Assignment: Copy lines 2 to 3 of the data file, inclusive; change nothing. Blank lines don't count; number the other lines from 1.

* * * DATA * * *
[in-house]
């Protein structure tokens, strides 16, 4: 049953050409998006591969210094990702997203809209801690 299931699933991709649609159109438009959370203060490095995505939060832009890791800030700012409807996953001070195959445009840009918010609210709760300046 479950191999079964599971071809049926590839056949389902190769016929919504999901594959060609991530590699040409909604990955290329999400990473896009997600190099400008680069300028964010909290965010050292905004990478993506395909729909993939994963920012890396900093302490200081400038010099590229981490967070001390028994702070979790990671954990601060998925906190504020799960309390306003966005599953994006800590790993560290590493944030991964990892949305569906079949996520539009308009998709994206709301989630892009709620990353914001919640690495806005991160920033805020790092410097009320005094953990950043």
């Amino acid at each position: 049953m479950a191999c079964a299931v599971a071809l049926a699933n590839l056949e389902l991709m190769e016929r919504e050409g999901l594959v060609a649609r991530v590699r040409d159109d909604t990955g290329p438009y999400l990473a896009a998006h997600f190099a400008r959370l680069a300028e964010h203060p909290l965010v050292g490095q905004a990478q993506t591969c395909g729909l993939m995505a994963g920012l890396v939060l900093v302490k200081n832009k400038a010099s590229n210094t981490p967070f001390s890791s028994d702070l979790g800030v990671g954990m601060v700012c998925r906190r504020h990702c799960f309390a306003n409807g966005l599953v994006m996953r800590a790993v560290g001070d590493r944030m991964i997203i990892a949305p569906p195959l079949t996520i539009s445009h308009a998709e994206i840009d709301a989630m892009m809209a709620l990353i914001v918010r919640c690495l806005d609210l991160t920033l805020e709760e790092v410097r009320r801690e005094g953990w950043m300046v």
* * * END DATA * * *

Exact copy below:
């Protein structure tokens, strides 16, 4: 049953050409998006591969210094990702997203809209801690 299931699933991709649609159109438009959370203060490095995505939060832009890791800030700012409807996953001070195959445009840009918010609210709760300046 479950191999079964599971071809049926590839056949389902190769016929919504999901594959060609991530590699040409909604990955290329999400990473896009997600190099400008680069300028964010909290965010050292905004990478993506395909729909993939994963920012890396900093302490200081400038010099590229981490967070001390028994702070979790990671954990601060998925906190504020799960309390306003966005599953994006800590790993560290590493944030991964990892949305569906079949996520539009308009998709994206709301989630892009709620990353914001919640690495806005991160920033805020790092410097009320005094953990950043």
């Amino acid at each position: 049953m479950a191999c079964a299931v599971a071809l049926a699933n590839l056949e389902l991709m190769e016929r919504e050409g999901l594959v060609a649609r991530v590699r040409d159109d909604t990955g290329p438009y999400l990473a896009a998006h997600f190099a400008r959370l680069a300028e964010h203060p909290l965010v050292g490095q905004a990478q993506t591969c395909g729909l993939m995505a994963g920012l890396v939060l900093v302490k200081n832009k400038a010099s590229n210094t981490p967070f001390s890791s028994d702070l979790g800030v990671g954990m601060v700012c998925r906190r504020h990702c799960f309390a306003n409807g966005l599953v994006m996953r800590a790993v560290g001070d590493r944030m991964i997203i990892a949305p569906p195959l079949t996520i539009s445009h308009a998709e994206i840009d709301a989630m892009m809209a709620l990353i914001v918010r919640c690495l806005d609210l991160t920033l805020e709760e790092v410097r009320r801690e005094g953990w950043m300046v």